# How do you find the first and second derivative of #ln(x+sqrt((x^2)-1))#?

Recall that

The derivative of this expression will require use of the chain rule on our square root...

This is our du term. Our u is already given, so du/u is

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To find the first derivative of ( \ln(x + \sqrt{x^2 - 1}) ), use the chain rule and the derivative of the natural logarithm function:

[ \frac{d}{dx}[\ln(u)] = \frac{1}{u} \cdot \frac{du}{dx} ]

Let ( u = x + \sqrt{x^2 - 1} ). Then:

[ \frac{du}{dx} = 1 + \frac{1}{2\sqrt{x^2 - 1}} \cdot (2x) = 1 + \frac{x}{\sqrt{x^2 - 1}} ]

Now, applying the chain rule:

[ \frac{d}{dx}[\ln(x + \sqrt{x^2 - 1})] = \frac{1}{x + \sqrt{x^2 - 1}} \cdot \left(1 + \frac{x}{\sqrt{x^2 - 1}}\right) ]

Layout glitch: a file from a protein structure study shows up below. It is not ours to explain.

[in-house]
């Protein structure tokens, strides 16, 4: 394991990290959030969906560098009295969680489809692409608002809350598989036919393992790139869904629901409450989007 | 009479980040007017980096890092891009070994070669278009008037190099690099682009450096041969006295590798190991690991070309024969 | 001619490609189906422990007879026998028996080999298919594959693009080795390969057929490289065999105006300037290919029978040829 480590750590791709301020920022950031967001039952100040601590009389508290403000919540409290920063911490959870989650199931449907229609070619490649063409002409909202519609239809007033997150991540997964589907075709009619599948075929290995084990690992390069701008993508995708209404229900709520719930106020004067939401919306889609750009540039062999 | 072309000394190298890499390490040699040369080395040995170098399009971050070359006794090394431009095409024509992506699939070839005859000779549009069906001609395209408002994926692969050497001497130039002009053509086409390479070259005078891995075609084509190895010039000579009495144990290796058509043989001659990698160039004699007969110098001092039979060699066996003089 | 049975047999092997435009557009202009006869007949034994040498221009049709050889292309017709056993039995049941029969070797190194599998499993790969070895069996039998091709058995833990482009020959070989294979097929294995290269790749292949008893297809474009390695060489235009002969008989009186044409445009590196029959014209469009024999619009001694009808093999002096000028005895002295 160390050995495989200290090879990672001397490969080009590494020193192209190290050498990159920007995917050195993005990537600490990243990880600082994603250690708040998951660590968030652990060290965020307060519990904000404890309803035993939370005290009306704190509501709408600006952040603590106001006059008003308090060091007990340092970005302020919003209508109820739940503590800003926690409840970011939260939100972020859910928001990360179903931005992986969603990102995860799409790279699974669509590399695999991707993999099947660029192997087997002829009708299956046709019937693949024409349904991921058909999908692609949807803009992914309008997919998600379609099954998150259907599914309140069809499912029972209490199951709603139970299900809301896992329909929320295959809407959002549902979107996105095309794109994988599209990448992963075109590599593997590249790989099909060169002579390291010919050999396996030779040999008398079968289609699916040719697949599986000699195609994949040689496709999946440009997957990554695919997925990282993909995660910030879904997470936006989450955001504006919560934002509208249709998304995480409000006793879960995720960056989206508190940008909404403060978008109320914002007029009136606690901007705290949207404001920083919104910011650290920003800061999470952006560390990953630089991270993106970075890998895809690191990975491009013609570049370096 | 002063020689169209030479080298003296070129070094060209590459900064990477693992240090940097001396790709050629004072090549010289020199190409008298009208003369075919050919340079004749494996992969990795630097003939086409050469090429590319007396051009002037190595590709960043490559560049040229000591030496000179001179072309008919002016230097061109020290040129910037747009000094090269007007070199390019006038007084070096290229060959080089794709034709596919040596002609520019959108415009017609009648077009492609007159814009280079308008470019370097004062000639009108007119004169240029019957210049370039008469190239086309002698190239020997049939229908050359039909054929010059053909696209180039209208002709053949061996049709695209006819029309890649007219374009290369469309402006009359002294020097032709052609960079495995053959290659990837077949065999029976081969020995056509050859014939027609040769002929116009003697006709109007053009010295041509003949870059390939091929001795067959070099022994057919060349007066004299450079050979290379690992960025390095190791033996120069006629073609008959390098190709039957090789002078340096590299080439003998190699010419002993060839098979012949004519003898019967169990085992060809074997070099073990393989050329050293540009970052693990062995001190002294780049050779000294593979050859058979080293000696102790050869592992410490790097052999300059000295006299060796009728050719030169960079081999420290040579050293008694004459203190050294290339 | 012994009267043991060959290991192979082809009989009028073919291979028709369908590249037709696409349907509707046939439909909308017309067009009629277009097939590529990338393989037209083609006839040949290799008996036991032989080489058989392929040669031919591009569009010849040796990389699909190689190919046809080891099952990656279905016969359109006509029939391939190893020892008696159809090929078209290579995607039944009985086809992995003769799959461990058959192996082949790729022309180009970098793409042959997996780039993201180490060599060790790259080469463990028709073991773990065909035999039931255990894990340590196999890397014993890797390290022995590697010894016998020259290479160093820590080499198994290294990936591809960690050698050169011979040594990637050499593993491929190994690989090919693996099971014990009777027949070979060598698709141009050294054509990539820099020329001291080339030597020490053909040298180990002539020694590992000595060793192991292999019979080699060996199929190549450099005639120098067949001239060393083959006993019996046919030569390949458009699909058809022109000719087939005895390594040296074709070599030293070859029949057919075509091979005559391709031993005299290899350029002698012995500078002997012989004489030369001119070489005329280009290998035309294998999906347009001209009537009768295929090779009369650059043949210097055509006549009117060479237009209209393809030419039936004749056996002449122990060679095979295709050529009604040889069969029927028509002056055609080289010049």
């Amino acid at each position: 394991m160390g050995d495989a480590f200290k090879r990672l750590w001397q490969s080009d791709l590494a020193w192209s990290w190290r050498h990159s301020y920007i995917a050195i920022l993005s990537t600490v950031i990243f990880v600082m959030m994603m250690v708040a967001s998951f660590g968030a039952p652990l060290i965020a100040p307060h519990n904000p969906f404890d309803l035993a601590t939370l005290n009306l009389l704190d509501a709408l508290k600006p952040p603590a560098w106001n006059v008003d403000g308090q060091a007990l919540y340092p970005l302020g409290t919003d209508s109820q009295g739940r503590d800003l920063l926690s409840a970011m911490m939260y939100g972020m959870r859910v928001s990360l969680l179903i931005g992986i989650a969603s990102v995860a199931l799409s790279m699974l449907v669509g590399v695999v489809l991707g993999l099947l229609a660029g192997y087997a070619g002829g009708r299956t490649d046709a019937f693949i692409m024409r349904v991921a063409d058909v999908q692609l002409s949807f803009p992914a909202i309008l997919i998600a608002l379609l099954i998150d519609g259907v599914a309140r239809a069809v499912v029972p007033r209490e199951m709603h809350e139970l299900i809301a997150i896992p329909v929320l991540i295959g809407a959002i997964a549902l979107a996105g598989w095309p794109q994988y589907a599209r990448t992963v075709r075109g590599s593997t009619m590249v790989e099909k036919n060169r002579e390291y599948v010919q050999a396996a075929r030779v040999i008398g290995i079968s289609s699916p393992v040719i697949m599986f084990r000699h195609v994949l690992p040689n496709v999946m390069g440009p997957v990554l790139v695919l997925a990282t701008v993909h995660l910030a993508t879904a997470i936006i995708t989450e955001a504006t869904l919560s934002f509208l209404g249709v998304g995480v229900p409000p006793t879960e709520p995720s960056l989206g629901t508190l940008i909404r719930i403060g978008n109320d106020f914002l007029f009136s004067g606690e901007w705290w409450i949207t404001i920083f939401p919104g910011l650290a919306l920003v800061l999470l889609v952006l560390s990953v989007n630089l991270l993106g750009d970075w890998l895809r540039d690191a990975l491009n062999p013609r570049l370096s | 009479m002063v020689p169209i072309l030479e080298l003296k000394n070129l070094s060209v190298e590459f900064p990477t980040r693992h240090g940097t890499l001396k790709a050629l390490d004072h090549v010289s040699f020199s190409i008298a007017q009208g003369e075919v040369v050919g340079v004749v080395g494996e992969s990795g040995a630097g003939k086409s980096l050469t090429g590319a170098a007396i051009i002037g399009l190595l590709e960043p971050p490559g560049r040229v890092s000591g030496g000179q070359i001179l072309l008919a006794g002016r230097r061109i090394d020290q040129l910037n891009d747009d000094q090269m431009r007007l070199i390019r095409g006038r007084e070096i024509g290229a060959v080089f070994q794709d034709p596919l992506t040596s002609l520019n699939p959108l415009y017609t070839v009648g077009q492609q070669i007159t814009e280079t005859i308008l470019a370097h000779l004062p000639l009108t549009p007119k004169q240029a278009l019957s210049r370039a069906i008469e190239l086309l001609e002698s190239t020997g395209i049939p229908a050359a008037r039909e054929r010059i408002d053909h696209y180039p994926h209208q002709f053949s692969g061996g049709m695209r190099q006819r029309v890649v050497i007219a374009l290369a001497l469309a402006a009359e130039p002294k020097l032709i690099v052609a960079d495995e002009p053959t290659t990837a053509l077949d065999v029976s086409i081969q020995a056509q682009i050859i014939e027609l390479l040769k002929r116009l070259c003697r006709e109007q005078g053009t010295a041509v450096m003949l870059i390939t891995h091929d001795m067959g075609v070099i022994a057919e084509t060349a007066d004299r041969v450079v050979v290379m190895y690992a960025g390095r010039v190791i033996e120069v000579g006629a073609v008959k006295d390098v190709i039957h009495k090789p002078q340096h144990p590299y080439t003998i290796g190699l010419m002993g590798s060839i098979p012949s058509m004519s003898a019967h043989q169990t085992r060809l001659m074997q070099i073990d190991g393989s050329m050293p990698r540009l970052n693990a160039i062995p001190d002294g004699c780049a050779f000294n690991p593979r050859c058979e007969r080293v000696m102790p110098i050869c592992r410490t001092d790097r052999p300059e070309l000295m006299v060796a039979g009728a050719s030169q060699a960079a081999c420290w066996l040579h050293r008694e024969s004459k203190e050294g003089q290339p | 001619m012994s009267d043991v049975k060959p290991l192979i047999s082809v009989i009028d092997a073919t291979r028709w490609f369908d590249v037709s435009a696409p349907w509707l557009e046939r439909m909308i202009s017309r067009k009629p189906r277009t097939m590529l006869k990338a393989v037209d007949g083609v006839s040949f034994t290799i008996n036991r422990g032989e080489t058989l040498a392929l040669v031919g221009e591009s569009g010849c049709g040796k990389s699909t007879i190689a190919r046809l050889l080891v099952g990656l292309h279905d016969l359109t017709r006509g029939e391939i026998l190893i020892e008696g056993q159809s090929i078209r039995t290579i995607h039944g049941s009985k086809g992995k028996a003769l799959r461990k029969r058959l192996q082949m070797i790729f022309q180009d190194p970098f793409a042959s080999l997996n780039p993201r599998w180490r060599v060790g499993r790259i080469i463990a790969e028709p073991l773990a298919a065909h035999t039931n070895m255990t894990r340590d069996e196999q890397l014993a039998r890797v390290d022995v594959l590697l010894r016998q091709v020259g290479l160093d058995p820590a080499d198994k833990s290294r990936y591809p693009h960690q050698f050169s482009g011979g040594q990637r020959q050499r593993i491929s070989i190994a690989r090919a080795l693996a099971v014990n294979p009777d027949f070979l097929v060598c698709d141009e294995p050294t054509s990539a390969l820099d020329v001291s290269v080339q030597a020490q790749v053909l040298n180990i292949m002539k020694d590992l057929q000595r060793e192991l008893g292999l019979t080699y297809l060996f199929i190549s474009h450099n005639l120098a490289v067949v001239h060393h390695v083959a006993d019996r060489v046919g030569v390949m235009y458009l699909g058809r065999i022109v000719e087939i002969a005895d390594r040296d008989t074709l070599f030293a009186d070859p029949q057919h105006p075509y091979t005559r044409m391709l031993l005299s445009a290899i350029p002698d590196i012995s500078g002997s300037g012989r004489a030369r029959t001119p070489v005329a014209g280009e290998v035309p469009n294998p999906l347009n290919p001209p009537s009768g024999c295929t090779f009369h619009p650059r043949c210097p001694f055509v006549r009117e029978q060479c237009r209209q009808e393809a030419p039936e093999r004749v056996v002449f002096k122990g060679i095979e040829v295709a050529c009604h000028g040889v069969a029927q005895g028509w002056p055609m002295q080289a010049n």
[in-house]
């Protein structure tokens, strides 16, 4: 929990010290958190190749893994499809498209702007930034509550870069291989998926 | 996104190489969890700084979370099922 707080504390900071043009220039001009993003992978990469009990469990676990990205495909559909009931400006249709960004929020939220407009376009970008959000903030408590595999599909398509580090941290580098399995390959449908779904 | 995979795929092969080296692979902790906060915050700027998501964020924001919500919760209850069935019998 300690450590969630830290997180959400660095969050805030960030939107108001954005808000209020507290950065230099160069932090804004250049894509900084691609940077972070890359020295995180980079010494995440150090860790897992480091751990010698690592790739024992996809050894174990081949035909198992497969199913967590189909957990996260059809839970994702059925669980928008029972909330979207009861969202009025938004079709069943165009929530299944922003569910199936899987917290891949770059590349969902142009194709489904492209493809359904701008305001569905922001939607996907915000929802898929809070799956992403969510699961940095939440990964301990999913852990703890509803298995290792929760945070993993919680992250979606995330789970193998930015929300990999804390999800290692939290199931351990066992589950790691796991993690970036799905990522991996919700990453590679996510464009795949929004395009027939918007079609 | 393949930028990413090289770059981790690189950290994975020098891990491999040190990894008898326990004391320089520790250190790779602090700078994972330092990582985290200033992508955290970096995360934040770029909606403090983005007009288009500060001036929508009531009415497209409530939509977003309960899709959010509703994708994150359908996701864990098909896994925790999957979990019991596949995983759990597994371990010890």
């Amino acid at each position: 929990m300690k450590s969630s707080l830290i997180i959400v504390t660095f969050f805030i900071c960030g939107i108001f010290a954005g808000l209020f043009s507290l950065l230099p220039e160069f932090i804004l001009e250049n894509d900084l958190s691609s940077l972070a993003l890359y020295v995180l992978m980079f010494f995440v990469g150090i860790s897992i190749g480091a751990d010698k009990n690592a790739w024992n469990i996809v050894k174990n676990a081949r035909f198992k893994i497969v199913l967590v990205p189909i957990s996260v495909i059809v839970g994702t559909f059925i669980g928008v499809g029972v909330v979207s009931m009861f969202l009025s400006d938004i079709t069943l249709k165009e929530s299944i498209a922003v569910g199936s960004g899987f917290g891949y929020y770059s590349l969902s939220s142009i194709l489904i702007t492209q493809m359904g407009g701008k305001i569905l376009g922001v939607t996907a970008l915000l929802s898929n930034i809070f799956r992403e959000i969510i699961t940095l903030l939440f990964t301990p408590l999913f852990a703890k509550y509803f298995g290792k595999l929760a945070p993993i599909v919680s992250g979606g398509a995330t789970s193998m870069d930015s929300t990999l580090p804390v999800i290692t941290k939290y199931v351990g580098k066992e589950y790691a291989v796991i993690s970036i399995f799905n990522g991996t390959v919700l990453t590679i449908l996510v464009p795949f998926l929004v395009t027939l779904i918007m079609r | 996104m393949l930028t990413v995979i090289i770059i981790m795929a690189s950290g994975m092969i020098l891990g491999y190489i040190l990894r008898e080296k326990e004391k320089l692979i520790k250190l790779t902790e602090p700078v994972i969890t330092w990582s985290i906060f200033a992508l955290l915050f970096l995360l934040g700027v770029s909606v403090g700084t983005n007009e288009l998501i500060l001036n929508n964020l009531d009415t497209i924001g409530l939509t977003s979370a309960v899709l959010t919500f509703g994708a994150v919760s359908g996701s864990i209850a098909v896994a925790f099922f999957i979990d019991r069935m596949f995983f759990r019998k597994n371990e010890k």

For the second derivative, differentiate the expression we found for the first derivative:

[ \frac{d}{dx}\left[\frac{1}{x + \sqrt{x^2 - 1}} \cdot \left(1 + \frac{x}{\sqrt{x^2 - 1}}\right)\right] ]

After simplifying, you will get the second derivative.

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When evaluating a one-sided limit, you need to be careful when a quantity is approaching zero since its sign is different depending on which way it is approaching zero from. Let us look at some examples.

When evaluating a one-sided limit, you need to be careful when a quantity is approaching zero since its sign is different depending on which way it is approaching zero from. Let us look at some examples.

When evaluating a one-sided limit, you need to be careful when a quantity is approaching zero since its sign is different depending on which way it is approaching zero from. Let us look at some examples.

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